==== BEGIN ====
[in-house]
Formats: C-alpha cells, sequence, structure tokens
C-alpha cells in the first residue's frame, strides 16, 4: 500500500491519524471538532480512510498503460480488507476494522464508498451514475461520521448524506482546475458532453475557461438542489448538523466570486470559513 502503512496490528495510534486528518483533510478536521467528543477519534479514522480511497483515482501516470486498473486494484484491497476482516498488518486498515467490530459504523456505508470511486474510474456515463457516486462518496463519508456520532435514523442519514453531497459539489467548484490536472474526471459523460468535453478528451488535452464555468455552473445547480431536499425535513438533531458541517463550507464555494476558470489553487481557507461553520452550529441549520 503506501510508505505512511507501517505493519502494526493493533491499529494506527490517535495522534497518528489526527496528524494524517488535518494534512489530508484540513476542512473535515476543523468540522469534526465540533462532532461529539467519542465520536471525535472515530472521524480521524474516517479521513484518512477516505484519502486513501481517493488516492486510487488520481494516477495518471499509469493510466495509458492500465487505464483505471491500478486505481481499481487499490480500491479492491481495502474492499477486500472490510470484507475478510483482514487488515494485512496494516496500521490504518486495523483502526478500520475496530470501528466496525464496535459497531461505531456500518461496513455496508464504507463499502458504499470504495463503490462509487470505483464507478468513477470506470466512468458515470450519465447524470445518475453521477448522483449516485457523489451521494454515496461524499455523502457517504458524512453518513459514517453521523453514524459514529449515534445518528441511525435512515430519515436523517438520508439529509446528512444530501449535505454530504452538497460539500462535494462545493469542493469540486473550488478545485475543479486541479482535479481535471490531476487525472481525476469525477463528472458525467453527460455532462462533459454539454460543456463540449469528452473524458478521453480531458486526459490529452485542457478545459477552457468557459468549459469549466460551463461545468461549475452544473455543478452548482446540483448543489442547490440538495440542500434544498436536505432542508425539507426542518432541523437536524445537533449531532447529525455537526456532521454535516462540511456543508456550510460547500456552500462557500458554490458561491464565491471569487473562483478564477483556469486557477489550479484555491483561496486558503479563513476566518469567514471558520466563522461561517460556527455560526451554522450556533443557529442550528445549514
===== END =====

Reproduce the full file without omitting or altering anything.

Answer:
[in-house]
Formats: C-alpha cells, sequence, structure tokens
C-alpha cells in the first residue's frame, strides 16, 4: 500500500491519524471538532480512510498503460480488507476494522464508498451514475461520521448524506482546475458532453475557461438542489448538523466570486470559513 502503512496490528495510534486528518483533510478536521467528543477519534479514522480511497483515482501516470486498473486494484484491497476482516498488518486498515467490530459504523456505508470511486474510474456515463457516486462518496463519508456520532435514523442519514453531497459539489467548484490536472474526471459523460468535453478528451488535452464555468455552473445547480431536499425535513438533531458541517463550507464555494476558470489553487481557507461553520452550529441549520 503506501510508505505512511507501517505493519502494526493493533491499529494506527490517535495522534497518528489526527496528524494524517488535518494534512489530508484540513476542512473535515476543523468540522469534526465540533462532532461529539467519542465520536471525535472515530472521524480521524474516517479521513484518512477516505484519502486513501481517493488516492486510487488520481494516477495518471499509469493510466495509458492500465487505464483505471491500478486505481481499481487499490480500491479492491481495502474492499477486500472490510470484507475478510483482514487488515494485512496494516496500521490504518486495523483502526478500520475496530470501528466496525464496535459497531461505531456500518461496513455496508464504507463499502458504499470504495463503490462509487470505483464507478468513477470506470466512468458515470450519465447524470445518475453521477448522483449516485457523489451521494454515496461524499455523502457517504458524512453518513459514517453521523453514524459514529449515534445518528441511525435512515430519515436523517438520508439529509446528512444530501449535505454530504452538497460539500462535494462545493469542493469540486473550488478545485475543479486541479482535479481535471490531476487525472481525476469525477463528472458525467453527460455532462462533459454539454460543456463540449469528452473524458478521453480531458486526459490529452485542457478545459477552457468557459468549459469549466460551463461545468461549475452544473455543478452548482446540483448543489442547490440538495440542500434544498436536505432542508425539507426542518432541523437536524445537533449531532447529525455537526456532521454535516462540511456543508456550510460547500456552500462557500458554490458561491464565491471569487473562483478564477483556469486557477489550479484555491483561496486558503479563513476566518469567514471558520466563522461561517460556527455560526451554522450556533443557529442550528445549514